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From |
Alan Acock <[email protected]> |

To |
[email protected] |

Subject |
Re: st: Multiplying variables / Generating new variables after 'mi impute' |

Date |
Wed, 28 Apr 2010 15:53:06 -0700 |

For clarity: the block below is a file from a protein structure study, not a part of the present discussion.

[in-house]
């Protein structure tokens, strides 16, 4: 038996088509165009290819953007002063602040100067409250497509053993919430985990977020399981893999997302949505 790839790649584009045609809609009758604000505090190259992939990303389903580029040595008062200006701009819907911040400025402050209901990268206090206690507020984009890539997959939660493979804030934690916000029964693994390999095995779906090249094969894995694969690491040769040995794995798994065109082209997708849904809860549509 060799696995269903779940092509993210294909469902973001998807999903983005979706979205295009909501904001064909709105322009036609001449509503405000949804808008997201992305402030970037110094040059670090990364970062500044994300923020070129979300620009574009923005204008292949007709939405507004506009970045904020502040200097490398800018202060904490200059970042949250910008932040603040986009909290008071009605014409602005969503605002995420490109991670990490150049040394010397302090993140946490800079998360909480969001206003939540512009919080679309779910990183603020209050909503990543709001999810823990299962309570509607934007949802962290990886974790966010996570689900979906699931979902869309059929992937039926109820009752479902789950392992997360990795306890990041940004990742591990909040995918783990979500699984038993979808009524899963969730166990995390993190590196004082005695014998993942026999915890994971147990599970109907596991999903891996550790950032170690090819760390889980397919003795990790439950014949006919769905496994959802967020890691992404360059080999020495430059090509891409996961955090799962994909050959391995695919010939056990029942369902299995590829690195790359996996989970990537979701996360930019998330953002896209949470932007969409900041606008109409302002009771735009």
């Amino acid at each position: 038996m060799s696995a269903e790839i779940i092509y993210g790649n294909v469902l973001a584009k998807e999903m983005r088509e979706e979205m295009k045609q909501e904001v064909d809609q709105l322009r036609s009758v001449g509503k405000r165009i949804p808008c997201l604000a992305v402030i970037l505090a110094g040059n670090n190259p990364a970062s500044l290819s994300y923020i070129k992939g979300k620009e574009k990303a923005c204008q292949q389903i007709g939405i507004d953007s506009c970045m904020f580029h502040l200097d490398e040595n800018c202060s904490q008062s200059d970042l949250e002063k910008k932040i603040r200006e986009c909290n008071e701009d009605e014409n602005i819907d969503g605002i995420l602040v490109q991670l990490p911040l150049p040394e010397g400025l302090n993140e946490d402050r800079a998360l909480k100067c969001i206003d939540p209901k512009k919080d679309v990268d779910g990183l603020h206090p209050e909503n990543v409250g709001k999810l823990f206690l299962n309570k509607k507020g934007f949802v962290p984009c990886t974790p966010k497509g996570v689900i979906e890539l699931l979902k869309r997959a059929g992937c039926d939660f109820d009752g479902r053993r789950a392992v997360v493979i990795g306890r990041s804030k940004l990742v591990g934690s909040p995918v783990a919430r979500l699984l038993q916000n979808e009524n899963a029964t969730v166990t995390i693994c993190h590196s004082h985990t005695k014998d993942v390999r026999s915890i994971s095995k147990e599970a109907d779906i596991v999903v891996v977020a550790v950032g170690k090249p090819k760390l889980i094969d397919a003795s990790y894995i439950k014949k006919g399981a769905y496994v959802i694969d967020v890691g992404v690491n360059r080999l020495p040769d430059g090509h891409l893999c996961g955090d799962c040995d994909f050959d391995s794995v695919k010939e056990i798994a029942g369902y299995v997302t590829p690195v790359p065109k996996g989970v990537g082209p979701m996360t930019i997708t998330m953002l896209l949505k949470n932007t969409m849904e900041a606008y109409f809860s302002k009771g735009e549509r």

One problem with passive imputation of xy is that you will be adding information that is not consistent with observed data Alan Acock [email protected] wrote: >Moses Lee <[email protected]> asks how to create a product of two imputed >variables after -mi impute-: > >> I need to perform production function regression. This requires 2 stage. >> >> 1) Impute missing variables >> 2) Generate new variables - by multiplying two existing variables after >> imputing missing variables. >> >> I have tried running 'mi impute mvn' command. However, I realised the >> imputed values do not replace the missing values in the original variables. >> This becomes a problem if I need to estimate new variables which require a >> product of the original variables. >> >> An example: X and Y are variables that require imputing. After running the >> mi impute command, I need to 'gen (newvar)=X*Y. However, if the missing >> values in the existing X and Y are not replaced with the imputed values, I'm >> unable to generate a new variable. >> >> Can someone advise on how to replace missing values with imputed values? It >> seems impossible to generate new vars with the estimated imputed values. > >Moses's post raises two issues. One is the mechanical issue of creating >passive variables -- variables derived from the imputed variables. Second is >the statistical issue of how to handle passive variables during imputation. > > >1. Mechanical issues >--------------------- > >Moses mentioned the use of the -generate- command to create a product of two >variables, and that did not work for him. > >To create passive variables based on the imputed variables, use the >-mi passive- command. It will work. > >As Maarten Buis mentioned in >http://www.stata.com/statalist/archive/2010-04/msg01603.html, -mi- provides >lots of "styles" in which multiply imputed data might be stored, and I don't >know which Moses is using. In some cases, Moses could use -generate-, >although he would need to follow that up with -mi register passive-. >Regardless of all that, -mi passive- can be used with all styles, and >it always works the same way. > >Let me note that it is important to use -mi- specific commands in place of the >standard Stata commands when there is an -mi- specific alternative. The list >of the -mi- specific commands can be found in -help mi-. If there is no >-mi- specific version, before using the standard Stata construct, look >first at -mi xeq:-. > >Anyway, there's no substitute for reading the manual. One thing you will >learn is to always use -mi passive- when working with passive variables. > > >2. Statistical issues >---------------------- > >Steve Samuels replied that instead of creating a product variable after >imputing the constituent variables, Moses should impute the product variable >directly (http://www.stata.com/statalist/archive/2010-04/msg01604.html). More >generally, Moses does need to ensure that the imputation model used captures >the structure of the analysis model of interest. If an interaction between >two variables is included in the analysis model, this interaction should also >be present or accounted for in the imputation model. > >Two approaches for handling passive variables during imputation are considered >in the literature. I will refer to them as joint modeling (JM) and passive >imputation (PI). > >Per JM, a passive variable is treated simply as another imputation variable >and standard imputation techniques are applied to it. For example, if Y and X >are being imputed using the multivariate normal model (MVN), then their >product Y*X is simply included as another variable in the model specification. >In Stata this would correspond to: > > . gen yx = y*x > . mi set wide > . mi register imputed y x yx > . mi impute mvn y x yx ... > >One drawback of JM is that it does not take into account the functional >relationship of yx with respect to other variables in the model. Also, the >assumption of joint normality in the presence of nonlinearities, such as the >product, is suspect. However, despite these drawbacks, this method is >currently being used in practice. > >The PI method takes the functional relationship into account by including the >product term yx in the model as a product of imputed y and imputed x. The PI >approach is available within the sequential imputation as implemented by the >user-written command -ice-; type -findit ice- to locate the command (in Stata >11, type -findit mi_ice- to locate the -mi--aware wrapper for -ice-). The >passive imputation would correspond to, I believe, the following syntaxes of >-ice- and -mi ice-: > > . ice y x yx ..., m(20) passive(yx:y*x) ... > . mi ice y x yx ..., add(20) passive(yx:y*x) ... > >Currently, there is no definite recommendation to which method should be used >in practice, although, Patrick Royston and his colleagues have been >investigating the performance of the two approaches and may have more insight >regarding these issues. > > >-- Yulia >[email protected] >* >* For searches and help try: >* http://www.stata.com/help.cgi?search >* http://www.stata.com/support/statalist/faq >* http://www.ats.ucla.edu/stat/stata/ * * For searches and help try: * http://www.stata.com/help.cgi?search * http://www.stata.com/support/statalist/faq * http://www.ats.ucla.edu/stat/stata/

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